Indian Navy's quest for deep sea rescue vehicle almost over

The Indian Navy's much delayed plan to acquire the Deep Submergence Rescue Vehicle (DSRV), a pressurised capsule meant to rescue sailors from disaster-struck submarines at sea,

27th Aug 2013



The Indian Navy's much delayed plan to acquire the Deep Submergence Rescue Vehicle (DSRV), a pressurised capsule meant to rescue sailors from disaster-struck submarines at sea, has made some headway with the completion of technical evaluation of two contenders.
The Indian Navy’s much delayed plan to acquire the Deep Submergence Rescue Vehicle (DSRV), a pressurised capsule meant to rescue sailors from disaster-struck submarines at sea, has made some headway with the completion of technical evaluation of two contenders.

Two companies, one each from the United Kingdom and Russia, are in the fray for the project. Sources said the technical evaluation of both has been concluded, and the process is set to move forward pending the defence ministry’s nod.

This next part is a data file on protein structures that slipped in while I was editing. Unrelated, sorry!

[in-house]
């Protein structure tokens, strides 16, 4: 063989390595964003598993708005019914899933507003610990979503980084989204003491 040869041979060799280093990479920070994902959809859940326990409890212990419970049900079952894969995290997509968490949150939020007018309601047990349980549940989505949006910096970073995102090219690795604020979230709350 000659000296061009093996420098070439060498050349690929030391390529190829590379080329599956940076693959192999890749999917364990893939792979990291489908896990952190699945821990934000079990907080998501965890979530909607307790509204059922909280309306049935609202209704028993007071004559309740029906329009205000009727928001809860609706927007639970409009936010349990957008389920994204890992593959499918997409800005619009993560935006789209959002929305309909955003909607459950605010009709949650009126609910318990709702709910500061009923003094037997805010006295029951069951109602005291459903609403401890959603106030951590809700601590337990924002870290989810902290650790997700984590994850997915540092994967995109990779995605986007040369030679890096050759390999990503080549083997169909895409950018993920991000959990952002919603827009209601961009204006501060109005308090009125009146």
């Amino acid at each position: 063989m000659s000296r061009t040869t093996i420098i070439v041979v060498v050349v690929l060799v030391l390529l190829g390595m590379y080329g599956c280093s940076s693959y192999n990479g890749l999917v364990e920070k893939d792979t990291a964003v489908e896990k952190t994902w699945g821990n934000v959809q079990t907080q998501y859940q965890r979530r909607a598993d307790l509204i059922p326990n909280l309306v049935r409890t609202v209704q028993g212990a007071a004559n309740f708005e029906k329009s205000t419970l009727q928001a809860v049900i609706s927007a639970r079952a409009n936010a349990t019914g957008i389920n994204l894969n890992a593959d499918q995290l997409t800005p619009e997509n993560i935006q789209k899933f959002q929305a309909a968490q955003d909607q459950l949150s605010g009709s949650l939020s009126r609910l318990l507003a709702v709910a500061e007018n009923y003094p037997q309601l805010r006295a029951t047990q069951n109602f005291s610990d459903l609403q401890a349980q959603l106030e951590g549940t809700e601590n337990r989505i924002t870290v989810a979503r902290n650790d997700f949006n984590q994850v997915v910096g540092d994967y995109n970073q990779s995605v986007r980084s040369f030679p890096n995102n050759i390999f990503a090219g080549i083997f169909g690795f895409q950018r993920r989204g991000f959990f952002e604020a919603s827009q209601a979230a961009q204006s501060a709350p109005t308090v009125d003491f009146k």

The navy is hopeful that the DSRV will be acquired within the next two years.The need to procure a DSRV has long been felt by the Navy, but the pursuit has gained a sense of urgency in the wake of the accident involving the INS Sindhurakshak which killed all 18 personnel on board.

 

INS Sindhurakshak was rocked by explosions when the submarine was berthed in the dockyard, but the danger of the navy’s ageing fleet of underwater boats meeting a mishap in deep sea is frighteningly real.

India has 15 submarines, most of which are old. Apart from the nine Russian kilo class submarines equipped with land attack missiles, the navy operates four German type 209 attack submarines and a single nuclear powered INS Chakra, an Akula class submarine leased from Russia.

The process to acquire the DSRV was started more than five years ago, and bids invited in 2010. The navy is looking for a vehicle in the 3,000-tonne category and at the time, platforms still under development were also under consideration.

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